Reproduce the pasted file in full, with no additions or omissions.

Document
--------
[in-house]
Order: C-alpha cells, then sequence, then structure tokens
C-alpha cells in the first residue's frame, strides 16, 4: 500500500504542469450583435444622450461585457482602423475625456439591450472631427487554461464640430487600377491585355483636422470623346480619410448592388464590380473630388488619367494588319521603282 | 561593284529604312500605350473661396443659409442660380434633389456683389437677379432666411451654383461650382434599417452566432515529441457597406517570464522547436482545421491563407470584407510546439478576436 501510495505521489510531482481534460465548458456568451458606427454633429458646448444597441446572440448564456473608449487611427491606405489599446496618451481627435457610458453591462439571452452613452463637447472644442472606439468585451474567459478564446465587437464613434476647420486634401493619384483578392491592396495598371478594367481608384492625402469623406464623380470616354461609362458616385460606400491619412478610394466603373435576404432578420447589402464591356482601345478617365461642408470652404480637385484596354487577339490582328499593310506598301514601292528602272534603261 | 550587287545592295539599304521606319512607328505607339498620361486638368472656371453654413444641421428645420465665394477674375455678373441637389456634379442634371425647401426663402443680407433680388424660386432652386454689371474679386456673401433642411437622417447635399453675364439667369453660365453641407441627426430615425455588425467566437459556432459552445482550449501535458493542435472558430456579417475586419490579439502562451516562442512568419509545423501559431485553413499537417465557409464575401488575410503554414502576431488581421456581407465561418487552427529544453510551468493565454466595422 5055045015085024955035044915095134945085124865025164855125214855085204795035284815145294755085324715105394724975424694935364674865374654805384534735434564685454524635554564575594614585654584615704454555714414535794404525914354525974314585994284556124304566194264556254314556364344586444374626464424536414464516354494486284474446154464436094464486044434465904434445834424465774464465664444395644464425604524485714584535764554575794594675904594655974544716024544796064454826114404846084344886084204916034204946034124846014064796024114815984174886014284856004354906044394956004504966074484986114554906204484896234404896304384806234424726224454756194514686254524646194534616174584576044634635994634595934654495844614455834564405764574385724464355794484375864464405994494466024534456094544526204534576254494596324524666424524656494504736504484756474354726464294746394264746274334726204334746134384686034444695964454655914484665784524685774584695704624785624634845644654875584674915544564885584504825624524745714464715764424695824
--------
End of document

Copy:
[in-house]
Order: C-alpha cells, then sequence, then structure tokens
C-alpha cells in the first residue's frame, strides 16, 4: 500500500504542469450583435444622450461585457482602423475625456439591450472631427487554461464640430487600377491585355483636422470623346480619410448592388464590380473630388488619367494588319521603282 | 561593284529604312500605350473661396443659409442660380434633389456683389437677379432666411451654383461650382434599417452566432515529441457597406517570464522547436482545421491563407470584407510546439478576436 501510495505521489510531482481534460465548458456568451458606427454633429458646448444597441446572440448564456473608449487611427491606405489599446496618451481627435457610458453591462439571452452613452463637447472644442472606439468585451474567459478564446465587437464613434476647420486634401493619384483578392491592396495598371478594367481608384492625402469623406464623380470616354461609362458616385460606400491619412478610394466603373435576404432578420447589402464591356482601345478617365461642408470652404480637385484596354487577339490582328499593310506598301514601292528602272534603261 | 550587287545592295539599304521606319512607328505607339498620361486638368472656371453654413444641421428645420465665394477674375455678373441637389456634379442634371425647401426663402443680407433680388424660386432652386454689371474679386456673401433642411437622417447635399453675364439667369453660365453641407441627426430615425455588425467566437459556432459552445482550449501535458493542435472558430456579417475586419490579439502562451516562442512568419509545423501559431485553413499537417465557409464575401488575410503554414502576431488581421456581407465561418487552427529544453510551468493565454466595422 5055045015085024955035044915095134945085124865025164855125214855085204795035284815145294755085324715105394724975424694935364674865374654805384534735434564685454524635554564575594614585654584615704454555714414535794404525914354525974314585994284556124304566194264556254314556364344586444374626464424536414464516354494486284474446154464436094464486044434465904434445834424465774464465664444395644464425604524485714584535764554575794594675904594655974544716024544796064454826114404846084344886084204916034204946034124846014064796024114815984174886014284856004354906044394956004504966074484986114554906204484896234404896304384806234424726224454756194514686254524646194534616174584576044634635994634595934654495844614455834564405764574385724464355794484375864464405994494466024534456094544526204534576254494596324524666424524656494504736504484756474354726464294746394264746274334726204334746134384686034444695964454655914484665784524685774584695704624785624634845644654875584674915544564885584504825624524745714464715764424695824